Sunflower on a gloriously foggy day, courtesy of my phone's camera
I got an A in my Elementary Statistics class.
That's right. An A.
I have tortured all of you, near and far, with my anxiety, depression, and hysteria (did I leave anything out? Those are kinda umbrella terms...) over my stats tests and my hypothesis (claim) that I shall fail grandly. (One friend was speechless upon hearing the actual, final grade; another just said, "Oh! I want to slap you!")
I had gotten good at challenging my irrational belief (a la Albert Ellis's Rational-Emotive-Behavioral Therapy, or REBT for short, which always makes me want to sing R-E-S-P-E-C-T) that having to take stats again should I fail would not be terrible, awful, and a catastrophe--merely an inconvenience.
And oh, I did not want that inconvenience.
Anyway, I passed, so ha-HA!!!
I deserve to be slapped. But first, I want to thank the teacher who supported and guided me through all the mathematical mayhem (at least in my mind): Jennifer Cass.
Her lectures, notes, humor, patience, and compassion seriously got me through the six weeks where I thought I was going to quit because too much was going on in my life--and not just quit the stats class. I felt everything was up for grabs.
So if you're going to take a math class at Cabrillo, try and get Jennifer. She'll stick by you if you stick by her, and you might even come out of her class liking math. She's the best (and probably last) math teacher I'll have, and that makes me both happy and sad. If I didn't have such a hard time with math, I'd probably delve into statistics further (it's really fascinating).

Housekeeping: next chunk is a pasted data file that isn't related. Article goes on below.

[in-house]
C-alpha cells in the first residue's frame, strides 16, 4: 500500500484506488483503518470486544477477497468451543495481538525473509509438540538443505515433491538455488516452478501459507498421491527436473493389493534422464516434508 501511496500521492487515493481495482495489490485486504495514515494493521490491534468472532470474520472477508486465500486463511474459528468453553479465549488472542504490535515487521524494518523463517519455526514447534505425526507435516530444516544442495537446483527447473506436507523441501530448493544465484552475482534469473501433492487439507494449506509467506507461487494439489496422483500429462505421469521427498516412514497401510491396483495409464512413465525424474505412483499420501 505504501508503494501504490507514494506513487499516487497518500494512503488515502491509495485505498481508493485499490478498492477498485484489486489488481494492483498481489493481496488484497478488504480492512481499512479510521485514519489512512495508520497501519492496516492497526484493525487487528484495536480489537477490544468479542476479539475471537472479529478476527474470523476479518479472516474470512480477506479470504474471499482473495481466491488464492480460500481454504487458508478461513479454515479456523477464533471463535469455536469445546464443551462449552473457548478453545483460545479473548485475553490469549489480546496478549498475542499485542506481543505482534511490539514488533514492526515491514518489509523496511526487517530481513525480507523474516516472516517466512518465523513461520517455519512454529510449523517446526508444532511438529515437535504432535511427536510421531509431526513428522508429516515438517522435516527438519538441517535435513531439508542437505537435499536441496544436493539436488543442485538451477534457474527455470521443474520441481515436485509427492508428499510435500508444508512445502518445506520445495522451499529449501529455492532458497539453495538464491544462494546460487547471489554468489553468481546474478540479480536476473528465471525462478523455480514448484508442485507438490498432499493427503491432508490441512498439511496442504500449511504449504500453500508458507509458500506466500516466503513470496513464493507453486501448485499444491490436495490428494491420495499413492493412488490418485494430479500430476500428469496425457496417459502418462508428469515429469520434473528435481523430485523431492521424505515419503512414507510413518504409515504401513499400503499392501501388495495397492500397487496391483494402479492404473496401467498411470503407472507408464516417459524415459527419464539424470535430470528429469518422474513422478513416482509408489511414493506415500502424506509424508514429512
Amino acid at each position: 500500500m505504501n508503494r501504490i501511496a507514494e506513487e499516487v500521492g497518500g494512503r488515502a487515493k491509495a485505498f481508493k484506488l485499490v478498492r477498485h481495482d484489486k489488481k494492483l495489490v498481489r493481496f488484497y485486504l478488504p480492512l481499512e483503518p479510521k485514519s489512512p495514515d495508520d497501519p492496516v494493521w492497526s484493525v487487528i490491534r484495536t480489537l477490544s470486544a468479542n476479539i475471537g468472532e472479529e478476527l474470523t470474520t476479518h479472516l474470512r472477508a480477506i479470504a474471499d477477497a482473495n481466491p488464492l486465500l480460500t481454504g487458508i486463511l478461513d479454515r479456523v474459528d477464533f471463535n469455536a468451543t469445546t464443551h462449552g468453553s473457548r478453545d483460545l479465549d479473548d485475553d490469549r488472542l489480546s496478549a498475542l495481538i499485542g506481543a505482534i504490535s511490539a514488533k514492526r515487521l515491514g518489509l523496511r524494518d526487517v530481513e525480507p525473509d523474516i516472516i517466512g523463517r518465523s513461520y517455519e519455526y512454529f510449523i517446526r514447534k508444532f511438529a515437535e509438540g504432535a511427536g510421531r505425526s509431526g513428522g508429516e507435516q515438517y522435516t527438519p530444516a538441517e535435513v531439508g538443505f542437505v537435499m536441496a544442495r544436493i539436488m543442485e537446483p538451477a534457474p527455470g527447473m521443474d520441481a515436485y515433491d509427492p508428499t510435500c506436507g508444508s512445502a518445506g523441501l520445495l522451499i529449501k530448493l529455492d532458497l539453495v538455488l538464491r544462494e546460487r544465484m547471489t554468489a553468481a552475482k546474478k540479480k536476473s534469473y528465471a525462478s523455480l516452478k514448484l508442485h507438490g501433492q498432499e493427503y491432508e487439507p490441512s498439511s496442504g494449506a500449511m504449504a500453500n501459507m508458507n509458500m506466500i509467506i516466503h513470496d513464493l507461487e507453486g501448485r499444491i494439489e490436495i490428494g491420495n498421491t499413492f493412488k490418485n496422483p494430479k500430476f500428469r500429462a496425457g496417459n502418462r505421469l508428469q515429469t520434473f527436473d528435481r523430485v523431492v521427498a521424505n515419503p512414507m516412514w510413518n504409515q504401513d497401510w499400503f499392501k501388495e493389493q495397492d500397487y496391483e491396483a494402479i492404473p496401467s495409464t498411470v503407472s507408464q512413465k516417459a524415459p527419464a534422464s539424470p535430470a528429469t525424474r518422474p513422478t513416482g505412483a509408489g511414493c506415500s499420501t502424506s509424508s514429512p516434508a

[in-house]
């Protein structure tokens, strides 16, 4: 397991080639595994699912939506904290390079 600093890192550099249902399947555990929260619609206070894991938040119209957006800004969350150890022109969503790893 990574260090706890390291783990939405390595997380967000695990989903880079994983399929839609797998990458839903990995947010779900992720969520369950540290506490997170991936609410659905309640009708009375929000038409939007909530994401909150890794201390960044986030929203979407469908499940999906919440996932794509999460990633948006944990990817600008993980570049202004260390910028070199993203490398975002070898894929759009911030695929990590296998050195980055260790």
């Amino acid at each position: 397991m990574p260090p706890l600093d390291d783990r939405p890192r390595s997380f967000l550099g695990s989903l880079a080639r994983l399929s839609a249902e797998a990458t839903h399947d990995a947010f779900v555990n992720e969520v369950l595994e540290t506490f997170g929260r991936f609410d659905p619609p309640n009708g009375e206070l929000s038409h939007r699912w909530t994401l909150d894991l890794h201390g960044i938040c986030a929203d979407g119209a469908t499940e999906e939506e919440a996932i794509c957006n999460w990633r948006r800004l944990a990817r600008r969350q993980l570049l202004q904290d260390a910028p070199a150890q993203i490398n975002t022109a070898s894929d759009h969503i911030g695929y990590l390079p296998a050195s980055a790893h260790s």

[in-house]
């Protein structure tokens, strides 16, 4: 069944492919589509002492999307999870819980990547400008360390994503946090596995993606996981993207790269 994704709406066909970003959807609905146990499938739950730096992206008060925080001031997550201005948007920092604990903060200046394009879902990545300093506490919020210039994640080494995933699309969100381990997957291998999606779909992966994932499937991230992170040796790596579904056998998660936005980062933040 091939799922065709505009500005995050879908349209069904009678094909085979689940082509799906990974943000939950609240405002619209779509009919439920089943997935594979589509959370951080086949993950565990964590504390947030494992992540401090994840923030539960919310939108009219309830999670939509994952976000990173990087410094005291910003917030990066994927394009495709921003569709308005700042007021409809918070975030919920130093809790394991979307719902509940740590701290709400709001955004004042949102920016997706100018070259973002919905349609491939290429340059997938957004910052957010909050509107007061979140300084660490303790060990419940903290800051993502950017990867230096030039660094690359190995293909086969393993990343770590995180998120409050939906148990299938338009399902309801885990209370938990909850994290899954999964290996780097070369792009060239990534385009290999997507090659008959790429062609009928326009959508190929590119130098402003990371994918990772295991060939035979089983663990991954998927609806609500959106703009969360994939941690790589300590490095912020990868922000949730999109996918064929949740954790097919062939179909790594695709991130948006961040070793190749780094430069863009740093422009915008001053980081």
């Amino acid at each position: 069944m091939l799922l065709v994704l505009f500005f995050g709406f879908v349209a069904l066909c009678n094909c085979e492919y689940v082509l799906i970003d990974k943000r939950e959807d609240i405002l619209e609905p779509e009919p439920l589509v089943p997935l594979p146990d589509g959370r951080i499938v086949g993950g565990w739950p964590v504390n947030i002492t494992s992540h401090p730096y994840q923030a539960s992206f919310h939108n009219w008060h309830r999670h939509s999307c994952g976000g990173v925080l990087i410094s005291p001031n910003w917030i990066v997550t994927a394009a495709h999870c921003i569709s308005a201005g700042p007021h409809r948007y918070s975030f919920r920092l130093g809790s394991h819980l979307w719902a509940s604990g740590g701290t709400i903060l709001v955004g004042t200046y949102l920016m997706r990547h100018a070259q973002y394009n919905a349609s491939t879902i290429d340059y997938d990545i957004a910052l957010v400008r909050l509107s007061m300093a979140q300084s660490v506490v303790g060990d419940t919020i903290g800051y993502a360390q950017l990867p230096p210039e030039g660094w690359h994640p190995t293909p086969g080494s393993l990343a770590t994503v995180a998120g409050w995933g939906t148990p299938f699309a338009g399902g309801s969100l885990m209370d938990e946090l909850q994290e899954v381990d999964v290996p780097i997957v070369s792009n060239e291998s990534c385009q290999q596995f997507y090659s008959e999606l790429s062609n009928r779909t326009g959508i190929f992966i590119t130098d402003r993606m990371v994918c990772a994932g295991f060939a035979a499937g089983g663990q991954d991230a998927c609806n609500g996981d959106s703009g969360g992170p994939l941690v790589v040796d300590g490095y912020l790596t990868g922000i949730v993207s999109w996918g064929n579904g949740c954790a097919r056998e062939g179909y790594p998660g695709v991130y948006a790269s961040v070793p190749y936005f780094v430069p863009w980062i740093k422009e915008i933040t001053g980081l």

And no, she didn't pay me to say any of these nice things. Completely heartfelt! The truth is, I kept off saying anything about her until the class was done.
Taking Ethics and the Law as I was for my psych program, my awareness was heightened that I could be unduly pressuring or unconsciously attempting to bias her to treat me favorably (she would never do that in any case--you should have heard her rain down on cheaters and cheating!), so I waited until the class was finished and she gave me a grade before I wrote anything.
And yes, I would have written the same nice things had I not received a grade that satisfied my program. The relationship between my performance to her skills as a teacher is merely correlative, not causative. I only know that I did the best I could, and so did she, and I'm giving her props.
Now. Pick a number. Get in line for the slapping, although I'll accept a hearty high-five!